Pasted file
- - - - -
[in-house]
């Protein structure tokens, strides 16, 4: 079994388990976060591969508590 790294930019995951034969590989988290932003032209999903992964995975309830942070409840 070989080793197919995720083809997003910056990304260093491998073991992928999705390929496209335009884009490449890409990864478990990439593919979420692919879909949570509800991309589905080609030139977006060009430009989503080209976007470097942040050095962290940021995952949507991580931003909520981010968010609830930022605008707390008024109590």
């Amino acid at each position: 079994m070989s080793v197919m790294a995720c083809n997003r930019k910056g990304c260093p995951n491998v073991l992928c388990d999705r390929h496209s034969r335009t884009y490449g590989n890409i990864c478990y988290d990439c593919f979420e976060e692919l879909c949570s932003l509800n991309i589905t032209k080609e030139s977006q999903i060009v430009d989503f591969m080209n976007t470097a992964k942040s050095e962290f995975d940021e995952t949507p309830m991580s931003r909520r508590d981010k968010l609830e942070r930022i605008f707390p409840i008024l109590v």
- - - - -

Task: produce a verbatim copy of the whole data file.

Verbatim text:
[in-house]
């Protein structure tokens, strides 16, 4: 079994388990976060591969508590 790294930019995951034969590989988290932003032209999903992964995975309830942070409840 070989080793197919995720083809997003910056990304260093491998073991992928999705390929496209335009884009490449890409990864478990990439593919979420692919879909949570509800991309589905080609030139977006060009430009989503080209976007470097942040050095962290940021995952949507991580931003909520981010968010609830930022605008707390008024109590």
């Amino acid at each position: 079994m070989s080793v197919m790294a995720c083809n997003r930019k910056g990304c260093p995951n491998v073991l992928c388990d999705r390929h496209s034969r335009t884009y490449g590989n890409i990864c478990y988290d990439c593919f979420e976060e692919l879909c949570s932003l509800n991309i589905t032209k080609e030139s977006q999903i060009v430009d989503f591969m080209n976007t470097a992964k942040s050095e962290f995975d940021e995952t949507p309830m991580s931003r909520r508590d981010k968010l609830e942070r930022i605008f707390p409840i008024l109590v």